For a racing driver, it is a number you're more likely to see on a speedometer than a resume: 200, as in the number of career major series open-wheel races for Dario Franchitti once the 36-year-old Scotsman starts the engine of his No. 10 car in Sunday's Honda Grand Prix of St. Petersburg. "For me, this is where it starts and ends," Franchitti said by phone last week, perhaps not appreciating the circuitous poetry of his words. Returning to IRL racing last year after an awkward attempt at NASCAR's Sprint Cup in 2008, Franchitti won five races and took home the IndyCar Series championship for 2009, a repeat of sorts since he won the same crown during his last open-wheel season in 2007. Franchitti may have the most fitting sponsorship in the St. Petersburg field — he literally has a Target on his back, the retailer's red bulls-eye logo there for all to see. A year ago, he made his return to the IRL with a fourth-place showing in St. Petersburg, his third top-five finish here since 2005. "Last year, we were quick enough to win it," said Franchitti, who took third in 2005 and fifth in 2007. "It's a place we've run well at, but it hasn't shown up in the results yet. But I'm more comfortable now. I know the car better, I know the engine better, and I know my team better." Franchitti has 23 open-wheel victories, with 24 poles, and nine of his wins have come on street courses. St. Petersburg's layout, with the tight confines of downtown city streets and the open runways of Albert Whitted Airport,
suit the versatile skills of a veteran driver like Franchitti, who debuted with the old CART series in 1997.
"St. Petersburg is a great track. The airport element really helps promote passing," he says, his accent thick as he talks about the "twisty bits around the back" of the 14-turn, 1.8-mile circuit.
Franchitti's success is a combination of personality and experience, Chip Ganassi Racing managing director Mike Hull said.
"It's like having the enthusiasm of an 18-year-old kid out there, combined with the experience of a driver who has driven different kinds of cars for years," Hull said. "He's a firebreather, with a high degree of comfort doing what he does. The team is full of the same kind of people."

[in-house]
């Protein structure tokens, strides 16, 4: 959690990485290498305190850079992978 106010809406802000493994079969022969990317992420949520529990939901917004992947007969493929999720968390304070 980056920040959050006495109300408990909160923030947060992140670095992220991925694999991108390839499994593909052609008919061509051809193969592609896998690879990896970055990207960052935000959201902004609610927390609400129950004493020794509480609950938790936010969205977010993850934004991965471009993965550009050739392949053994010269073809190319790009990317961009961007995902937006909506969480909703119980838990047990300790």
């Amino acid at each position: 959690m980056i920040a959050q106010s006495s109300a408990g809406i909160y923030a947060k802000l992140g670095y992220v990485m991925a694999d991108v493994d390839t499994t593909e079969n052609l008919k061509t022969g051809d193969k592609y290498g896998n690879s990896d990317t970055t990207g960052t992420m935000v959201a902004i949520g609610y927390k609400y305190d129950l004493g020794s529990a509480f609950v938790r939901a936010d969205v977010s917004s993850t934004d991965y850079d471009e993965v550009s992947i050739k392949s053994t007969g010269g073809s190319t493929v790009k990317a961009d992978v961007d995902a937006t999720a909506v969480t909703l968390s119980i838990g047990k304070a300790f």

After winning the IRL title in 2007, it might have taken a 10-race stumble in NASCAR in 2008 — limited by an ankle injury and scuttled by sponsorship problems, Franchitti never made so much as a top 10 in Sprint Cup — to bring his open-wheel success to another level.
"It's probably a more appreciative Dario Franchitti you see now. He seems relaxed, seems comfortable," said ESPN analyst Scott Goodyear, who will call Sunday's race on Ch. 28. "NASCAR, maybe, was a little bit of an embarrassment, but you're going to work extra hard at a second chance because of that. I think it's raised his game in the last year."
To reach 200 career open-wheel races between CART and the IRL, most notably a rain-shortened win in the 2007 Indianapolis 500, Franchitti has been fortunate to avoid major injuries. Goodyear remembers huge wrecks that sent Franchitti upside-down in back-to-back weeks in 2007 — and notes that he has gotten his worst injuries away from IndyCars, like a back injury from a motorcycle accident in Scotland in 2003.
"You think back, and I call him damn lucky," Goodyear said. "It's tremendous to have that many starts over that length of time, between the two series. He's always been able to compete at the highest level."
His wife, actor Ashley Judd, adds to his celebrity status, and Franchitti's personality — as the bio says, born in Edinburgh, lives in Nashville — has made him one of open-wheel racing's most recognizable figures in the United States.
"It's his style," said driver Ryan Hunter-Reay, who took second in last year's race in St. Petersburg. "He's a champion, and he knows how to win races. To see him, he's calm, cool and collected, but when he needs to get speed out of a car, he can do it. And he's great on street courses. The more challenging the track, the tougher he is to beat."
Having established himself again as the driver to beat in IndyCar racing, he has his sights this weekend on a race he has yet to win, one that suits his strengths and certainly his passions.
"This is what I love to do," Franchitti said. "I love driving IndyCars. This was something I missed."
Times staff writer Greg Auman can be reached at firstname.lastname@example.org and at (813) 226-3346.